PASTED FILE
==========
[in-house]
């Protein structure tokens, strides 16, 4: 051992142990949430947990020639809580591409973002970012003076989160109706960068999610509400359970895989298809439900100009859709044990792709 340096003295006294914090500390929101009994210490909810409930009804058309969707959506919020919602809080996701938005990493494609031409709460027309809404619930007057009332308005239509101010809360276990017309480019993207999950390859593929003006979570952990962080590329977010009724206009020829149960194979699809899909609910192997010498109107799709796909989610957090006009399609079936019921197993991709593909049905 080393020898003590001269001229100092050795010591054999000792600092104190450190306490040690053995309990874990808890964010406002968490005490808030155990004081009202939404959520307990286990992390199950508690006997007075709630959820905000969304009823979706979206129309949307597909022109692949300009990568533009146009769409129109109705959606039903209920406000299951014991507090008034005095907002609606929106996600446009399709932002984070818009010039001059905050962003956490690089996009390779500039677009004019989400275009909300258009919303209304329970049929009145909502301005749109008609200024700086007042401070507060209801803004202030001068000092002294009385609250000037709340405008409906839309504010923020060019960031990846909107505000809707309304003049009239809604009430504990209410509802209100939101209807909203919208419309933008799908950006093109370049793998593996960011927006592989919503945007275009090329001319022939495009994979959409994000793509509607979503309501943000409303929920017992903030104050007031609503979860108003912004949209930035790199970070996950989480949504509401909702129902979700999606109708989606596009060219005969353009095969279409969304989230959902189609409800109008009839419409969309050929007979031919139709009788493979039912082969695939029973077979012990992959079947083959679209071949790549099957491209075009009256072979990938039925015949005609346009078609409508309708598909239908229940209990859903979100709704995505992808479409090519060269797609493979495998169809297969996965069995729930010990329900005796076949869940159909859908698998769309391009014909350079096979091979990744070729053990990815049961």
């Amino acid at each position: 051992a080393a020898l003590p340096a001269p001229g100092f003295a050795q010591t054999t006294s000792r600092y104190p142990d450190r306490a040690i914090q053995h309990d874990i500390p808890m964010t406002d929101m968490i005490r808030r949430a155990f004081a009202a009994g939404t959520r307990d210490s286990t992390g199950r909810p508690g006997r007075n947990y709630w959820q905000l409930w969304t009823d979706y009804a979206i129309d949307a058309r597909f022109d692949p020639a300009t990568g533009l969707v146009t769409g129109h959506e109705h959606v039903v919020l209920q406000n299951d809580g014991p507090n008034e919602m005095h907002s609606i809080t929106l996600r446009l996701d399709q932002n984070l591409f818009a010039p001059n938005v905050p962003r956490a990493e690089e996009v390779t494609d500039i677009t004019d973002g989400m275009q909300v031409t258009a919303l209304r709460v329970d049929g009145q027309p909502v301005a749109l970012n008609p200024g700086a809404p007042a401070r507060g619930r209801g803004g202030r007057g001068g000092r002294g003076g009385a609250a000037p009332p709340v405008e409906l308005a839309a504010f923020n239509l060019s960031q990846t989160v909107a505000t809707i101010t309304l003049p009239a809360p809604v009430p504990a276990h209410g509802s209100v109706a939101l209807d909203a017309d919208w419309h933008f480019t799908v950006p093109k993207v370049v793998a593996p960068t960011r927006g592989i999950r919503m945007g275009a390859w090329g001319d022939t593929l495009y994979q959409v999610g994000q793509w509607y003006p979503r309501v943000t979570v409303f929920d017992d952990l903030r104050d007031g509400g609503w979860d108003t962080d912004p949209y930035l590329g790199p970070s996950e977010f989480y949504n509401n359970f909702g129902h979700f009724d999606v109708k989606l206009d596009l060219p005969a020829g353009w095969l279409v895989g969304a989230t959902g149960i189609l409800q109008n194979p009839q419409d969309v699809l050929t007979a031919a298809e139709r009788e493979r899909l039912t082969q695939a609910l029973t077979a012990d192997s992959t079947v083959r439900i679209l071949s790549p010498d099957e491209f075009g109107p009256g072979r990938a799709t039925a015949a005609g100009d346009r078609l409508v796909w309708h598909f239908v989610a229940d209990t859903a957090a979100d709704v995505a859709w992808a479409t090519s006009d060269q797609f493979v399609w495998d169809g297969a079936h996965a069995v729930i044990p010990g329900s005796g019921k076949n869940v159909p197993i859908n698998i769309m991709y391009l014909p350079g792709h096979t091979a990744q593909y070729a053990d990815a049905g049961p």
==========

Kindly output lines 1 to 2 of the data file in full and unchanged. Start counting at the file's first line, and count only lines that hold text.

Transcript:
[in-house]
């Protein structure tokens, strides 16, 4: 051992142990949430947990020639809580591409973002970012003076989160109706960068999610509400359970895989298809439900100009859709044990792709 340096003295006294914090500390929101009994210490909810409930009804058309969707959506919020919602809080996701938005990493494609031409709460027309809404619930007057009332308005239509101010809360276990017309480019993207999950390859593929003006979570952990962080590329977010009724206009020829149960194979699809899909609910192997010498109107799709796909989610957090006009399609079936019921197993991709593909049905 080393020898003590001269001229100092050795010591054999000792600092104190450190306490040690053995309990874990808890964010406002968490005490808030155990004081009202939404959520307990286990992390199950508690006997007075709630959820905000969304009823979706979206129309949307597909022109692949300009990568533009146009769409129109109705959606039903209920406000299951014991507090008034005095907002609606929106996600446009399709932002984070818009010039001059905050962003956490690089996009390779500039677009004019989400275009909300258009919303209304329970049929009145909502301005749109008609200024700086007042401070507060209801803004202030001068000092002294009385609250000037709340405008409906839309504010923020060019960031990846909107505000809707309304003049009239809604009430504990209410509802209100939101209807909203919208419309933008799908950006093109370049793998593996960011927006592989919503945007275009090329001319022939495009994979959409994000793509509607979503309501943000409303929920017992903030104050007031609503979860108003912004949209930035790199970070996950989480949504509401909702129902979700999606109708989606596009060219005969353009095969279409969304989230959902189609409800109008009839419409969309050929007979031919139709009788493979039912082969695939029973077979012990992959079947083959679209071949790549099957491209075009009256072979990938039925015949005609346009078609409508309708598909239908229940209990859903979100709704995505992808479409090519060269797609493979495998169809297969996965069995729930010990329900005796076949869940159909859908698998769309391009014909350079096979091979990744070729053990990815049961």